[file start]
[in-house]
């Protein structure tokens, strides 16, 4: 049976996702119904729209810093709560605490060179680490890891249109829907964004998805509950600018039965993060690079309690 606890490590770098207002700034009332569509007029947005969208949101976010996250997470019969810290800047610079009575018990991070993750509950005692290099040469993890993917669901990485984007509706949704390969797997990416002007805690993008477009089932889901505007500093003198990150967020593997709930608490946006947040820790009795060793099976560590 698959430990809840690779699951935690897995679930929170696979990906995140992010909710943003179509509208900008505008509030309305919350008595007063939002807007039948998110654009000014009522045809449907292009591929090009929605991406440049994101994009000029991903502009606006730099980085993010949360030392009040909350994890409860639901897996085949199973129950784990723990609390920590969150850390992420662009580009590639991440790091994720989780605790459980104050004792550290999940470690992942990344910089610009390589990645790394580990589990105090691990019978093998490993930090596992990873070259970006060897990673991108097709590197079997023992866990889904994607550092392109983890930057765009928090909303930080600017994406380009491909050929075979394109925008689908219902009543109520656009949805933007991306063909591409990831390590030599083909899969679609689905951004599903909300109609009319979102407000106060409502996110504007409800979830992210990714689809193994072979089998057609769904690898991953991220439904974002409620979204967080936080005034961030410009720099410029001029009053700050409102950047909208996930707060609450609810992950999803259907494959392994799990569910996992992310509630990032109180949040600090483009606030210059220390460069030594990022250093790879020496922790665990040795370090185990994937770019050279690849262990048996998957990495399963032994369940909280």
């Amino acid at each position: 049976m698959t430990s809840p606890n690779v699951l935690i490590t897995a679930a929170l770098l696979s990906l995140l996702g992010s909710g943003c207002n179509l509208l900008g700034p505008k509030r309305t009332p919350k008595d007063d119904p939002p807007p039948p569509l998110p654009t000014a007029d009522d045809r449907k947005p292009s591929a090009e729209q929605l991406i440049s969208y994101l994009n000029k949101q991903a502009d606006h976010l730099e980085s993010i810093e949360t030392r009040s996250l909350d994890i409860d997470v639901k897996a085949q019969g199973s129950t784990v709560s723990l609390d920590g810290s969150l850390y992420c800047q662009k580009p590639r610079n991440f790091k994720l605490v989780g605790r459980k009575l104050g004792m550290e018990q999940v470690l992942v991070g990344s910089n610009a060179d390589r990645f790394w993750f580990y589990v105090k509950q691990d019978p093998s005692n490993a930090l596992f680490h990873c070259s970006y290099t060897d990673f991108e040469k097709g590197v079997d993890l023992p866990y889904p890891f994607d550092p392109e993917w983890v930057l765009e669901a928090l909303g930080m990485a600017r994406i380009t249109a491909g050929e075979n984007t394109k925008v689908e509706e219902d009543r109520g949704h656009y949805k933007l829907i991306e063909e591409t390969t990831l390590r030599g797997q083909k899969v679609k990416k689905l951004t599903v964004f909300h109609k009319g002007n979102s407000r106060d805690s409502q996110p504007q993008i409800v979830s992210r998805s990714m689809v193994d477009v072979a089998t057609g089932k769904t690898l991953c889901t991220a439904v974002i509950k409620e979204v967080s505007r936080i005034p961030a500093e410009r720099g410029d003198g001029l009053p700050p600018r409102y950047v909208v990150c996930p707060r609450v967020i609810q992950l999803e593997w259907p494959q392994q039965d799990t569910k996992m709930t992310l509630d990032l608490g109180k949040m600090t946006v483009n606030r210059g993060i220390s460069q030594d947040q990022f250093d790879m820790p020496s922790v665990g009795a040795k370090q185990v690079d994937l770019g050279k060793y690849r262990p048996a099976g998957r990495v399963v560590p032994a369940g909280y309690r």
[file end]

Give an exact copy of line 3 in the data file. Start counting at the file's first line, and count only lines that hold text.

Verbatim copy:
């Amino acid at each position: 049976m698959t430990s809840p606890n690779v699951l935690i490590t897995a679930a929170l770098l696979s990906l995140l996702g992010s909710g943003c207002n179509l509208l900008g700034p505008k509030r309305t009332p919350k008595d007063d119904p939002p807007p039948p569509l998110p654009t000014a007029d009522d045809r449907k947005p292009s591929a090009e729209q929605l991406i440049s969208y994101l994009n000029k949101q991903a502009d606006h976010l730099e980085s993010i810093e949360t030392r009040s996250l909350d994890i409860d997470v639901k897996a085949q019969g199973s129950t784990v709560s723990l609390d920590g810290s969150l850390y992420c800047q662009k580009p590639r610079n991440f790091k994720l605490v989780g605790r459980k009575l104050g004792m550290e018990q999940v470690l992942v991070g990344s910089n610009a060179d390589r990645f790394w993750f580990y589990v105090k509950q691990d019978p093998s005692n490993a930090l596992f680490h990873c070259s970006y290099t060897d990673f991108e040469k097709g590197v079997d993890l023992p866990y889904p890891f994607d550092p392109e993917w983890v930057l765009e669901a928090l909303g930080m990485a600017r994406i380009t249109a491909g050929e075979n984007t394109k925008v689908e509706e219902d009543r109520g949704h656009y949805k933007l829907i991306e063909e591409t390969t990831l390590r030599g797997q083909k899969v679609k990416k689905l951004t599903v964004f909300h109609k009319g002007n979102s407000r106060d805690s409502q996110p504007q993008i409800v979830s992210r998805s990714m689809v193994d477009v072979a089998t057609g089932k769904t690898l991953c889901t991220a439904v974002i509950k409620e979204v967080s505007r936080i005034p961030a500093e410009r720099g410029d003198g001029l009053p700050p600018r409102y950047v909208v990150c996930p707060r609450v967020i609810q992950l999803e593997w259907p494959q392994q039965d799990t569910k996992m709930t992310l509630d990032l608490g109180k949040m600090t946006v483009n606030r210059g993060i220390s460069q030594d947040q990022f250093d790879m820790p020496s922790v665990g009795a040795k370090q185990v690079d994937l770019g050279k060793y690849r262990p048996a099976g998957r990495v399963v560590p032994a369940g909280y309690r």